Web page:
'WHY NIGERIA'S ALUMINIUM PRODUCTION FALTERS'
UNLESS urgent steps are taken to immediately restart the supply of gas to the aluminium smelter plant in Ikot Abasi, Nigeria's desire of an aluminium revolution may remain a pipe dream.
Also, the two Nigerian commercial satellites billed to be sent into orbit by Russia would now be launched in February next year at Orenburg in the border area between Russia and Kazakhstan.
Plans have also been concluded for the establishment of a tractor assembly plant in Nigeria to boost agricultural production. The first step of testing has been slated for the Nigerian Institute of Agricultural Mechanisation in Ilorin while the assembly plant itself would be sited in Kaduna. But the spacecraft being launched into orbit are essentially land surveillance satellites.
These disclosures were made yesterday in Abuja at a briefing by the Russian Ambassador to Nigeria, Alexander Polyakov. According to the Russian envoy, a $47 million loss has been incurred by the Russian firm, Cuc Rusal, which management started the charge to turn around the aluminium company for massive production in 2008.
He lamented that the below par and zero production could have been avoided had the Nigerian Gas Company (NGC) fulfilled its contractual obligation to supply gas to the plant. He said yesterday: 'This loss ($47 million) is the most modest assessment over the period. Gas breakdown is injurious to the working of the plant.
'The last one that occurred last Saturday (December 11) brought a loss of $15 million. According to the agreement signed, stable gas supplies should be provided by the Nigerian side, this is the state-owned company (NGC). But what we have has been the freezing of the aluminium in the pots owing to this breakdown and then you have to start again the entire process.
'This has been going on and on. This is now an emergency situation and what is needed is the complete fulfillment of the obligations. The plant is only 10 per cent operational. Of the 416 pots in the plant, till date only 54 of them were operational…'
Similarly, Ambassador Polyakov said the dredging of the Imo River, which is the second phase of the agreement, cannot now go on due to the aforementioned challenge.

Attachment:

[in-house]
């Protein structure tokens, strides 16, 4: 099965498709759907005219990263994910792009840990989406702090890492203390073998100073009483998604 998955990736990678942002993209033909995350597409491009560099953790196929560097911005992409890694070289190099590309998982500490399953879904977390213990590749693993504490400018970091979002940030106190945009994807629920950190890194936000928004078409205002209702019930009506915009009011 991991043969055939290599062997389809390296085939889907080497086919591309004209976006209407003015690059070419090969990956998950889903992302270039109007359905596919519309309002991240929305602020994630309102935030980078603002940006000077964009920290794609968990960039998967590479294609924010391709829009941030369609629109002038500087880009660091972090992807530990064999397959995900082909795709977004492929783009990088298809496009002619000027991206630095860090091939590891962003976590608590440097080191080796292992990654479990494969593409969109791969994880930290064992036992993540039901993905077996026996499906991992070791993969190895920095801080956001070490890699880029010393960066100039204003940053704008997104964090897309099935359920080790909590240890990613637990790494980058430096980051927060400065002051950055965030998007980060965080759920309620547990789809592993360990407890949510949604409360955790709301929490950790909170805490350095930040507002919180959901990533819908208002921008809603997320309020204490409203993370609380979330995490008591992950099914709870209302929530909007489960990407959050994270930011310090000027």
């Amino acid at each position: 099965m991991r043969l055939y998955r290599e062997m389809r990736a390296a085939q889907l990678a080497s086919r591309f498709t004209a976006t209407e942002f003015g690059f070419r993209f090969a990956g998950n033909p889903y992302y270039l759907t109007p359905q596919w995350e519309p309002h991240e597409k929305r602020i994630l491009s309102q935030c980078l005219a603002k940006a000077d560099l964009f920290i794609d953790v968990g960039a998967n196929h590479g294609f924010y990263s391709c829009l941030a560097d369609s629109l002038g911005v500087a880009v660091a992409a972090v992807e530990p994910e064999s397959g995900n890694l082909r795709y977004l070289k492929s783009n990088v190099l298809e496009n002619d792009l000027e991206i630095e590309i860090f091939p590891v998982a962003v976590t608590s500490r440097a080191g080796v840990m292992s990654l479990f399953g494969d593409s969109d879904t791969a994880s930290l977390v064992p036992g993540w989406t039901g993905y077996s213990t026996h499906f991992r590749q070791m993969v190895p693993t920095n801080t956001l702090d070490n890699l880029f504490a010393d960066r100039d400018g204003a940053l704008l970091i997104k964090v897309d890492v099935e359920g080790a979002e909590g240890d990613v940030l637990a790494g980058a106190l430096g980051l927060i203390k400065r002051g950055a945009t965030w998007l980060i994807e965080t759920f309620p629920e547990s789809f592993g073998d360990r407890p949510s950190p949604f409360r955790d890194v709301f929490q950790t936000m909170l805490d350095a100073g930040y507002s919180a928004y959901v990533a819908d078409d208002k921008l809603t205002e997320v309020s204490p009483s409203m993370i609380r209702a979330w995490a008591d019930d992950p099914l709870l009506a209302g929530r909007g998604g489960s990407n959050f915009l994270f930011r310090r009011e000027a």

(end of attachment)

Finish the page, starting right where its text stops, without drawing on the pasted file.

He said: 'Of the two steps – gas for Ikot Abasi and the river dredging – one does not make sense without the other. It makes no sense to dredge if the power plant is not operational, if you do not have the raw material.
'If you dredge the river and you don't use the channels, then you may have problems like silting. This is supposed to be a case of positive inter-dependence but you cannot achieve it without stable gas supply. This has threatened our purchase and sales agreement reached in 2006 with the Bureau of Public Enterprise (BPE).
'The big problem is that there is only one pipeline. A good solution would be for another pipeline of supply. You know this reliance on one is a problem in a country like Nigeria. So it has been breaking down in spite of all the guarantees by the NGC.'
On whether the scenario would scare away Russian investors in Nigeria, the envoy responded, 'No. We know the problems of Nigeria and as partners, we are not supposed to run away. We also know the potentials of this country and the fact that it is the biggest market on the continent.
'Two days ago, the Nigerian Minister of Agriculture was in Moscow and there were fulfilled discussions on co-operation. With the tractor assembly, the agreement is to promote massive Russian investment in agriculture. It is multipurpose design for productivity. It (agriculture) is the basis for advancement.'
On why the Nigerian satellites are being launched outside Nigeria, he said: 'It requires high investment. The devise launching site is highly technologically dependent. Throughout the world, only Russia, USA, France and the Chinese have advanced sites, although those of the others are higher than that of the Chinese. But it is with the collaboration of Nigerian experts. Our Nigerian partners are involved. The satellites have simpler designs.'
Russia and Nigeria are currently implementing a Mutual Capital Protection Agreement that was initiated when the Russian President, Dimitry Anatolyevich Madvedev, visited Nigeria in June last year, consequent upon an earlier state visit by former president Olusegun Obasanjo to Moscow in 2001.
Last month, Russian Foreign Affairs Minister, Sergei Lavrov, was in Nigeria and held discussions with President Goodluck Jonathan and Foreign Affairs Minister, Odein Ajumogobia.